But if I use the loader class, values that are 255 turn to 254.
So a white pixel in an image goes from:

I have cleanup code for when the bitmap is supposed to represent a very strict, clampped color pallet...
But I just found this... I am hoping it's results will be better than Flash's.

Monday, November 11, 2013

Creating Embedded Sound Assets at Runtime

I sucessfully extended from mx.core.BitmapAsset using as3commons.bytecode.
But I was having trouble with mx.core.SoundAsset.

After reading this, I figured out how I can handle the embedding of sound assets at runtime:

Embedded Asset Emulation at Runtime using AS3Commons.byteCode

After being up all night, here are the notes from my header file on how I was able to dynamically create embedded assets at runtime.
         * Makes an embedded bitmap class that extends from mx.core.BitmapAsset.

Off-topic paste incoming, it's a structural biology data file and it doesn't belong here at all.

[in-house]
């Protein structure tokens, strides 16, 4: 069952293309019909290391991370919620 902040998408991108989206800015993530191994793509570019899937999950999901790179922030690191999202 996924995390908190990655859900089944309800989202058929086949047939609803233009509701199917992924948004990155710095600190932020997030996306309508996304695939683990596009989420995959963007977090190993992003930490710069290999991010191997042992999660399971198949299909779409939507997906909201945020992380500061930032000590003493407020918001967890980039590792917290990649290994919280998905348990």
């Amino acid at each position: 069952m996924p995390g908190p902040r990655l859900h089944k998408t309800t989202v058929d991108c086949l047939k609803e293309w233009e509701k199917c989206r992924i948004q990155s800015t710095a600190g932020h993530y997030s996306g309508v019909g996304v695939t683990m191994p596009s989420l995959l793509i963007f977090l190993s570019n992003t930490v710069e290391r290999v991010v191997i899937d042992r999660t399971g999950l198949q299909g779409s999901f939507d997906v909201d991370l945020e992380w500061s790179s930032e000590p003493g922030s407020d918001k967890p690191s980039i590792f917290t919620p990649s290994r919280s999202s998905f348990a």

* This is to emulate the embedding of bitmapData so that we can use
  * assets loaded from folder at runtime and pretend that they were
  * embedded.
   * 1. I couldn't figure out how to define a custom constructor code, and making just certain properties
   *    valid using the IPropertyBuilder seemed a little shotty. I wanted my new object to behave identially to
   *    an embedded asset.
   * 2. Solution:
    * A: I extended from the embedded asset type for bitmaps ( mx.core.BitmapAsset ) and made
    *    my own class BitmapAssetWrapper.
    * B: BitmapAssetWrapper has a static dictionary where I bind the unique fully qualified name
    *    of the dynamically constructed class before I build that dynamic class.
    * C: After the dynamic class is built, it's constructor will use describeType()